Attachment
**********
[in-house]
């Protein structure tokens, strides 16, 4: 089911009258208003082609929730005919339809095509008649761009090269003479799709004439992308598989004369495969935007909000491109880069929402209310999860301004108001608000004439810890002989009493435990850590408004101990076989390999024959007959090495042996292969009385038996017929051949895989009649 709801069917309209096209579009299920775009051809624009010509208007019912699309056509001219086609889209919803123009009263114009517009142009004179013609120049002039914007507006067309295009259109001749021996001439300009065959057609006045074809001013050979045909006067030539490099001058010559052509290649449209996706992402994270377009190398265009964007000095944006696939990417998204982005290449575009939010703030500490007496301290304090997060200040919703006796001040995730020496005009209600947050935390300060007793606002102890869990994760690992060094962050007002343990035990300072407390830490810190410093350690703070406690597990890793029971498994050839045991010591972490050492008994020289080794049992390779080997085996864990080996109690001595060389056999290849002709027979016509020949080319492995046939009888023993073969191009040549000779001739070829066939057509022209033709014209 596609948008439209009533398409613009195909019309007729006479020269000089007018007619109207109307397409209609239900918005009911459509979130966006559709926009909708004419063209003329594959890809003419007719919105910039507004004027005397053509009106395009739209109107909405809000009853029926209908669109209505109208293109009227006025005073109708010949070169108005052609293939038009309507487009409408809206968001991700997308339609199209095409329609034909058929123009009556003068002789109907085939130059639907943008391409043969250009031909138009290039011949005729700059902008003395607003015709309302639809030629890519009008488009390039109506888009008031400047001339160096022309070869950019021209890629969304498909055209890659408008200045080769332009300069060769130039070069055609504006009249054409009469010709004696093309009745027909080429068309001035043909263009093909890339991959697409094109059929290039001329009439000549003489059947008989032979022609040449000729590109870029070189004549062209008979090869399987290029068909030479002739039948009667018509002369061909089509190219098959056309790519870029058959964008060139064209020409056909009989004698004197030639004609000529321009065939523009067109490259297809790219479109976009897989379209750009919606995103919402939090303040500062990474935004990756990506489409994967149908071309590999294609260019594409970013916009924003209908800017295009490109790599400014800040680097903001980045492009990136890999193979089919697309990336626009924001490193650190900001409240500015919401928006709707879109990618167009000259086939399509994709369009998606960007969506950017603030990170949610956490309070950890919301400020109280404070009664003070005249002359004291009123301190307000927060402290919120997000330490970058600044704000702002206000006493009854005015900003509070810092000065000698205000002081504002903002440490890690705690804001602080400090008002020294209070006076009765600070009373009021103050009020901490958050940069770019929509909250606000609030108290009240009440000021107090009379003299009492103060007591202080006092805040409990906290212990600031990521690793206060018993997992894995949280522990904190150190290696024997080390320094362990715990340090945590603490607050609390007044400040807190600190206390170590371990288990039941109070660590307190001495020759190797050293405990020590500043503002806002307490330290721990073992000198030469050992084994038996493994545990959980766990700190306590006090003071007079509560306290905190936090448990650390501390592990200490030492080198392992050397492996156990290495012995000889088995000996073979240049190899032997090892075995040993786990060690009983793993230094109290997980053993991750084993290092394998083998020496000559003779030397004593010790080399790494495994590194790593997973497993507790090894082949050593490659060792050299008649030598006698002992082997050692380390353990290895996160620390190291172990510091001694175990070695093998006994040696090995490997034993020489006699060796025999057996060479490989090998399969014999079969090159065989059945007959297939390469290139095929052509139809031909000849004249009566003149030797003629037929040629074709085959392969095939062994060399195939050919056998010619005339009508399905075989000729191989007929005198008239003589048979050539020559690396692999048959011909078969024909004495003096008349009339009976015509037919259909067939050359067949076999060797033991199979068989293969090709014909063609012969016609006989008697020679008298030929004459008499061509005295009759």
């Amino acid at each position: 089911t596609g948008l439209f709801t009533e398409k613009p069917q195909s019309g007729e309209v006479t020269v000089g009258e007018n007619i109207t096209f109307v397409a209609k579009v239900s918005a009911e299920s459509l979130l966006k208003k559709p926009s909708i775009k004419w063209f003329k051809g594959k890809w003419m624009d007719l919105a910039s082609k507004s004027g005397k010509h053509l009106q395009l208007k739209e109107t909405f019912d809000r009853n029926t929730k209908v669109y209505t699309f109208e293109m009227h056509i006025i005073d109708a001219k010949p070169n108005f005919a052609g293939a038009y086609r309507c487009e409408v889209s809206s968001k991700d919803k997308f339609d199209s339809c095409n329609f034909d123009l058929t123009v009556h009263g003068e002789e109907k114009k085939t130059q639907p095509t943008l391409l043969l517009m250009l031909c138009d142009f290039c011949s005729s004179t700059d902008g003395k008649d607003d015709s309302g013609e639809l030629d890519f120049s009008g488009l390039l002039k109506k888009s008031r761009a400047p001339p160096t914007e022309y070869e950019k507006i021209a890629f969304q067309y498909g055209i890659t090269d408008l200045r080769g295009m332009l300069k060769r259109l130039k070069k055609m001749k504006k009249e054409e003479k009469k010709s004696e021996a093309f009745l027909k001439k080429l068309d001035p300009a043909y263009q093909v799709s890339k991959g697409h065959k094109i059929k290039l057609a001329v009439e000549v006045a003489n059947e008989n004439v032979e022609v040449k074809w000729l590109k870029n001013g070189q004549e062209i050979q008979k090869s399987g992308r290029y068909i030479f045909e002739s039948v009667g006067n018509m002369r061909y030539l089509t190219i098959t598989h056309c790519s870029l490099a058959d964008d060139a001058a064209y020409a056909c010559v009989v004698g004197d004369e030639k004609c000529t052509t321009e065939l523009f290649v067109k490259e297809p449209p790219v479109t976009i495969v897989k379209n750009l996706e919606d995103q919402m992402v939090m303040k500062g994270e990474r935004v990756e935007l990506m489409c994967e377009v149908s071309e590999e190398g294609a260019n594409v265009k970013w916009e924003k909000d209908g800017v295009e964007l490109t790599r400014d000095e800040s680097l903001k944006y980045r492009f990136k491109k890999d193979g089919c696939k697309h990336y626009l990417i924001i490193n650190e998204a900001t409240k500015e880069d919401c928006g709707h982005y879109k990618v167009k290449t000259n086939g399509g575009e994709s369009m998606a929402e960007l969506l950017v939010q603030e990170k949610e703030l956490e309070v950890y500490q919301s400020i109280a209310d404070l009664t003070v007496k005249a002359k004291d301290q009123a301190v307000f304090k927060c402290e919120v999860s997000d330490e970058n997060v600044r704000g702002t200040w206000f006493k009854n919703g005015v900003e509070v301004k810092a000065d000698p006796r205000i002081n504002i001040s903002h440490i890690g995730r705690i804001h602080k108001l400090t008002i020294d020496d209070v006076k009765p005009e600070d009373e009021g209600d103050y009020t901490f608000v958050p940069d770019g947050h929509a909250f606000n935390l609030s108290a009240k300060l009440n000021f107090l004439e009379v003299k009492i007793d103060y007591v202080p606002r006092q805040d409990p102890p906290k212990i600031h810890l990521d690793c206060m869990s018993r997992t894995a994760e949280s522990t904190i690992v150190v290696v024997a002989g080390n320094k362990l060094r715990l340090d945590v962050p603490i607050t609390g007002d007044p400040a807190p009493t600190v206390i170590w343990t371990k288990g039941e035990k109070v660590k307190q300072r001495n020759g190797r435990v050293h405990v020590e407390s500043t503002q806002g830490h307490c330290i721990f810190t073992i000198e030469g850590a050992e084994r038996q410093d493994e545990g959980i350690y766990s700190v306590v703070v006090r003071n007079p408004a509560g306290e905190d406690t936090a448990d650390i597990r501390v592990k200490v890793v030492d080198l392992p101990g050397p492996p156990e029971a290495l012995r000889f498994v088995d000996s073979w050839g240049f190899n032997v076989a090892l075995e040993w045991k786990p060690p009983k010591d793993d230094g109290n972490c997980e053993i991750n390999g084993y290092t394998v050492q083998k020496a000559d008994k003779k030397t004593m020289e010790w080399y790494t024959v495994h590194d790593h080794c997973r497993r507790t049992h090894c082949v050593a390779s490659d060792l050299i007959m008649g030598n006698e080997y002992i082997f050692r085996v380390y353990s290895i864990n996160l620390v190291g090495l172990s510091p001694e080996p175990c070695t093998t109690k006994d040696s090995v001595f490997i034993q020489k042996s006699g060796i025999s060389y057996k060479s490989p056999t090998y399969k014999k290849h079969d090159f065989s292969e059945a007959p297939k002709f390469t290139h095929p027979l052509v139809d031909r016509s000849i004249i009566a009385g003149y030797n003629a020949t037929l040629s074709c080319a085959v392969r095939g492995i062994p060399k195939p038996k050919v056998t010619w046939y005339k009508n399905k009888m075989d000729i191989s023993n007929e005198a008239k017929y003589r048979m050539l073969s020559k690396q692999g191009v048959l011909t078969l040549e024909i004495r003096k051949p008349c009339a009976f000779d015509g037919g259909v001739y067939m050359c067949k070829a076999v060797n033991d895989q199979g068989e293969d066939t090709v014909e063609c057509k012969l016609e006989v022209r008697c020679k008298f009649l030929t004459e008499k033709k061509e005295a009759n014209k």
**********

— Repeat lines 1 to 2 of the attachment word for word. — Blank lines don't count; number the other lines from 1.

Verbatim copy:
[in-house]
């Protein structure tokens, strides 16, 4: 089911009258208003082609929730005919339809095509008649761009090269003479799709004439992308598989004369495969935007909000491109880069929402209310999860301004108001608000004439810890002989009493435990850590408004101990076989390999024959007959090495042996292969009385038996017929051949895989009649 709801069917309209096209579009299920775009051809624009010509208007019912699309056509001219086609889209919803123009009263114009517009142009004179013609120049002039914007507006067309295009259109001749021996001439300009065959057609006045074809001013050979045909006067030539490099001058010559052509290649449209996706992402994270377009190398265009964007000095944006696939990417998204982005290449575009939010703030500490007496301290304090997060200040919703006796001040995730020496005009209600947050935390300060007793606002102890869990994760690992060094962050007002343990035990300072407390830490810190410093350690703070406690597990890793029971498994050839045991010591972490050492008994020289080794049992390779080997085996864990080996109690001595060389056999290849002709027979016509020949080319492995046939009888023993073969191009040549000779001739070829066939057509022209033709014209 596609948008439209009533398409613009195909019309007729006479020269000089007018007619109207109307397409209609239900918005009911459509979130966006559709926009909708004419063209003329594959890809003419007719919105910039507004004027005397053509009106395009739209109107909405809000009853029926209908669109209505109208293109009227006025005073109708010949070169108005052609293939038009309507487009409408809206968001991700997308339609199209095409329609034909058929123009009556003068002789109907085939130059639907943008391409043969250009031909138009290039011949005729700059902008003395607003015709309302639809030629890519009008488009390039109506888009008031400047001339160096022309070869950019021209890629969304498909055209890659408008200045080769332009300069060769130039070069055609504006009249054409009469010709004696093309009745027909080429068309001035043909263009093909890339991959697409094109059929290039001329009439000549003489059947008989032979022609040449000729590109870029070189004549062209008979090869399987290029068909030479002739039948009667018509002369061909089509190219098959056309790519870029058959964008060139064209020409056909009989004698004197030639004609000529321009065939523009067109490259297809790219479109976009897989379209750009919606995103919402939090303040500062990474935004990756990506489409994967149908071309590999294609260019594409970013916009924003209908800017295009490109790599400014800040680097903001980045492009990136890999193979089919697309990336626009924001490193650190900001409240500015919401928006709707879109990618167009000259086939399509994709369009998606960007969506950017603030990170949610956490309070950890919301400020109280404070009664003070005249002359004291009123301190307000927060402290919120997000330490970058600044704000702002206000006493009854005015900003509070810092000065000698205000002081504002903002440490890690705690804001602080400090008002020294209070006076009765600070009373009021103050009020901490958050940069770019929509909250606000609030108290009240009440000021107090009379003299009492103060007591202080006092805040409990906290212990600031990521690793206060018993997992894995949280522990904190150190290696024997080390320094362990715990340090945590603490607050609390007044400040807190600190206390170590371990288990039941109070660590307190001495020759190797050293405990020590500043503002806002307490330290721990073992000198030469050992084994038996493994545990959980766990700190306590006090003071007079509560306290905190936090448990650390501390592990200490030492080198392992050397492996156990290495012995000889088995000996073979240049190899032997090892075995040993786990060690009983793993230094109290997980053993991750084993290092394998083998020496000559003779030397004593010790080399790494495994590194790593997973497993507790090894082949050593490659060792050299008649030598006698002992082997050692380390353990290895996160620390190291172990510091001694175990070695093998006994040696090995490997034993020489006699060796025999057996060479490989090998399969014999079969090159065989059945007959297939390469290139095929052509139809031909000849004249009566003149030797003629037929040629074709085959392969095939062994060399195939050919056998010619005339009508399905075989000729191989007929005198008239003589048979050539020559690396692999048959011909078969024909004495003096008349009339009976015509037919259909067939050359067949076999060797033991199979068989293969090709014909063609012969016609006989008697020679008298030929004459008499061509005295009759």